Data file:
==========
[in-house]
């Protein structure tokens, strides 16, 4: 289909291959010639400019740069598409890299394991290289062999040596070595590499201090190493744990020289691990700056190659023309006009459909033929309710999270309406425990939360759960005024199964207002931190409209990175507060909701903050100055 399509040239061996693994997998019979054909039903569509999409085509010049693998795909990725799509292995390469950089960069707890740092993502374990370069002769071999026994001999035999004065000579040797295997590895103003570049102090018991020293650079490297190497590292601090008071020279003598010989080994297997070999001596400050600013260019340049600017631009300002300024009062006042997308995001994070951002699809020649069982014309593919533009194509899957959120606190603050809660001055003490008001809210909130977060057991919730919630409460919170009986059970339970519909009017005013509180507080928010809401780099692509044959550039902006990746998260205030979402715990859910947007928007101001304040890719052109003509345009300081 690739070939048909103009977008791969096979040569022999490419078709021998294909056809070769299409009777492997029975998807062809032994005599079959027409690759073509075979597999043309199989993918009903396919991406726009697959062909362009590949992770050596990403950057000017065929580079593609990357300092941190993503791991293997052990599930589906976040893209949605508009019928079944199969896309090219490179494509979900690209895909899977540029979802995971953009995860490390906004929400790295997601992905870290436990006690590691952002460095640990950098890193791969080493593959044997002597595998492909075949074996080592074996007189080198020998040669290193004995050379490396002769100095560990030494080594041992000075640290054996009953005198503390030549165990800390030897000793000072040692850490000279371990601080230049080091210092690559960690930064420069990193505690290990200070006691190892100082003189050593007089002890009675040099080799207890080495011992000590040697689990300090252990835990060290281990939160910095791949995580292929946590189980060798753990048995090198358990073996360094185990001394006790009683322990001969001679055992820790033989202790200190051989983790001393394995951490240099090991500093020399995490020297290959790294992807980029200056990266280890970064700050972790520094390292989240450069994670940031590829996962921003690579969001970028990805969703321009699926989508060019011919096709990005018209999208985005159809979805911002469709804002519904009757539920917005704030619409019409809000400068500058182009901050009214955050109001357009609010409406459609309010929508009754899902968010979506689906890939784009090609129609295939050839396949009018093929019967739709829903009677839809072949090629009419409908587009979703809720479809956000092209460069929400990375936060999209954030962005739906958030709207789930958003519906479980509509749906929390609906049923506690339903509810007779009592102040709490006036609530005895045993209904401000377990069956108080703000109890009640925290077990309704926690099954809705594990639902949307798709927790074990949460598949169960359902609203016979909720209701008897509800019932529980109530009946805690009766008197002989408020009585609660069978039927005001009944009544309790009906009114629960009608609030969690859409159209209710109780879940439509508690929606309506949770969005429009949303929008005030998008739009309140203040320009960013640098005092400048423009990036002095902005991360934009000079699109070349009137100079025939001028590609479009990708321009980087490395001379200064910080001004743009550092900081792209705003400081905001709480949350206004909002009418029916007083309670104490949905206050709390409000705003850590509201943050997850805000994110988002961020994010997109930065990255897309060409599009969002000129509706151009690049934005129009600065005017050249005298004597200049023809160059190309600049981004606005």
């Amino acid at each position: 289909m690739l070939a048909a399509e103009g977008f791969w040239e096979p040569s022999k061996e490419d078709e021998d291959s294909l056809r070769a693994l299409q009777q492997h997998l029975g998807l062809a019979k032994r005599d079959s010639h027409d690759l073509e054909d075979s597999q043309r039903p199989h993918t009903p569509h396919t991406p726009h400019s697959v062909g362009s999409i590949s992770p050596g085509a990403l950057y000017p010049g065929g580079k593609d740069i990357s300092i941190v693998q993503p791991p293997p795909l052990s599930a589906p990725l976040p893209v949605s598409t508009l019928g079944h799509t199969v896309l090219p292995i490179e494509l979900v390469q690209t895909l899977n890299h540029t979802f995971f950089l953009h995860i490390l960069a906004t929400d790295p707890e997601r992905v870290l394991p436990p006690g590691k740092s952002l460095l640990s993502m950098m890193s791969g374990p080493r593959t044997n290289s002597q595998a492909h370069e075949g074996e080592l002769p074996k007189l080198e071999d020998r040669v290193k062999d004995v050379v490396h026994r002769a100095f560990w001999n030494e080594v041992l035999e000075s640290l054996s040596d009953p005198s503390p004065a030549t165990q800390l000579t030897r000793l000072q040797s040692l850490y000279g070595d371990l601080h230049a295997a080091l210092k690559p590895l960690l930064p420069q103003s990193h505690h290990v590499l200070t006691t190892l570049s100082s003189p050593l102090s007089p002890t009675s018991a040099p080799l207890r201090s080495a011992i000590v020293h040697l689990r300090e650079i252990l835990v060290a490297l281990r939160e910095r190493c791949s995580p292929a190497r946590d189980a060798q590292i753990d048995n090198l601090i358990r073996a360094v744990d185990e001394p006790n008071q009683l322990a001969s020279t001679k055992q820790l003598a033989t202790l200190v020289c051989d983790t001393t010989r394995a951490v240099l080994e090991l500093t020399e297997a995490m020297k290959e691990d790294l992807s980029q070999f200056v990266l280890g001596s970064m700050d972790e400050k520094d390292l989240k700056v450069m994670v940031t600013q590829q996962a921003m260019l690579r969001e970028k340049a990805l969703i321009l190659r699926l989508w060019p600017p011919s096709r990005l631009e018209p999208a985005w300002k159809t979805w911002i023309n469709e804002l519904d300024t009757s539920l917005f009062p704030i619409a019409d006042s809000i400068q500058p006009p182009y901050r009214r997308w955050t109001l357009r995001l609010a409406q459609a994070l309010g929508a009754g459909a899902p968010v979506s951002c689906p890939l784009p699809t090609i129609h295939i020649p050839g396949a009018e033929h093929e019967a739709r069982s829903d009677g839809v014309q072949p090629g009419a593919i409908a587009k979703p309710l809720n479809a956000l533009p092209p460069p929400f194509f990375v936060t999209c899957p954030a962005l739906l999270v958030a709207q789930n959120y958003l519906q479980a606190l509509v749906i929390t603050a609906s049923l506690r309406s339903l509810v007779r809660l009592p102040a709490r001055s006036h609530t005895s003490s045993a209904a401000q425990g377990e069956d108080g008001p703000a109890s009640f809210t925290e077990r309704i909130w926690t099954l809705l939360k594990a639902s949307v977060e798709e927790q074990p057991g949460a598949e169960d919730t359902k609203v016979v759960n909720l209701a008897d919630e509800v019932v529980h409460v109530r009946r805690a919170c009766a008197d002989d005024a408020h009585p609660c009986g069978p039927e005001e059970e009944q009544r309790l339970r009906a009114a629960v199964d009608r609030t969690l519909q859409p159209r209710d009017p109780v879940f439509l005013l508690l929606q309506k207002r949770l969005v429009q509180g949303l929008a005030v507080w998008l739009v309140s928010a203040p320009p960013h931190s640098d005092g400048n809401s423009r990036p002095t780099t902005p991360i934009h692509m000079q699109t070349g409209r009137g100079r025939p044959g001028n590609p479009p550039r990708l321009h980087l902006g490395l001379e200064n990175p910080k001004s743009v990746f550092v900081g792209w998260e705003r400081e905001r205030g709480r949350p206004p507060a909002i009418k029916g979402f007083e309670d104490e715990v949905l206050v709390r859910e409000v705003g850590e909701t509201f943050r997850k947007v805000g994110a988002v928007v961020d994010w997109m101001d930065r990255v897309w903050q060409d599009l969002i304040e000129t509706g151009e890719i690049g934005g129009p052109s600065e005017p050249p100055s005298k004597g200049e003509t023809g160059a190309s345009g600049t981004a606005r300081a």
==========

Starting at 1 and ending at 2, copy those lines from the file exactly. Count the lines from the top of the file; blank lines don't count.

[in-house]
């Protein structure tokens, strides 16, 4: 289909291959010639400019740069598409890299394991290289062999040596070595590499201090190493744990020289691990700056190659023309006009459909033929309710999270309406425990939360759960005024199964207002931190409209990175507060909701903050100055 399509040239061996693994997998019979054909039903569509999409085509010049693998795909990725799509292995390469950089960069707890740092993502374990370069002769071999026994001999035999004065000579040797295997590895103003570049102090018991020293650079490297190497590292601090008071020279003598010989080994297997070999001596400050600013260019340049600017631009300002300024009062006042997308995001994070951002699809020649069982014309593919533009194509899957959120606190603050809660001055003490008001809210909130977060057991919730919630409460919170009986059970339970519909009017005013509180507080928010809401780099692509044959550039902006990746998260205030979402715990859910947007928007101001304040890719052109003509345009300081 690739070939048909103009977008791969096979040569022999490419078709021998294909056809070769299409009777492997029975998807062809032994005599079959027409690759073509075979597999043309199989993918009903396919991406726009697959062909362009590949992770050596990403950057000017065929580079593609990357300092941190993503791991293997052990599930589906976040893209949605508009019928079944199969896309090219490179494509979900690209895909899977540029979802995971953009995860490390906004929400790295997601992905870290436990006690590691952002460095640990950098890193791969080493593959044997002597595998492909075949074996080592074996007189080198020998040669290193004995050379490396002769100095560990030494080594041992000075640290054996009953005198503390030549165990800390030897000793000072040692850490000279371990601080230049080091210092690559960690930064420069990193505690290990200070006691190892100082003189050593007089002890009675040099080799207890080495011992000590040697689990300090252990835990060290281990939160910095791949995580292929946590189980060798753990048995090198358990073996360094185990001394006790009683322990001969001679055992820790033989202790200190051989983790001393394995951490240099090991500093020399995490020297290959790294992807980029200056990266280890970064700050972790520094390292989240450069994670940031590829996962921003690579969001970028990805969703321009699926989508060019011919096709990005018209999208985005159809979805911002469709804002519904009757539920917005704030619409019409809000400068500058182009901050009214955050109001357009609010409406459609309010929508009754899902968010979506689906890939784009090609129609295939050839396949009018093929019967739709829903009677839809072949090629009419409908587009979703809720479809956000092209460069929400990375936060999209954030962005739906958030709207789930958003519906479980509509749906929390609906049923506690339903509810007779009592102040709490006036609530005895045993209904401000377990069956108080703000109890009640925290077990309704926690099954809705594990639902949307798709927790074990949460598949169960359902609203016979909720209701008897509800019932529980109530009946805690009766008197002989408020009585609660069978039927005001009944009544309790009906009114629960009608609030969690859409159209209710109780879940439509508690929606309506949770969005429009949303929008005030998008739009309140203040320009960013640098005092400048423009990036002095902005991360934009000079699109070349009137100079025939001028590609479009990708321009980087490395001379200064910080001004743009550092900081792209705003400081905001709480949350206004909002009418029916007083309670104490949905206050709390409000705003850590509201943050997850805000994110988002961020994010997109930065990255897309060409599009969002000129509706151009690049934005129009600065005017050249005298004597200049023809160059190309600049981004606005």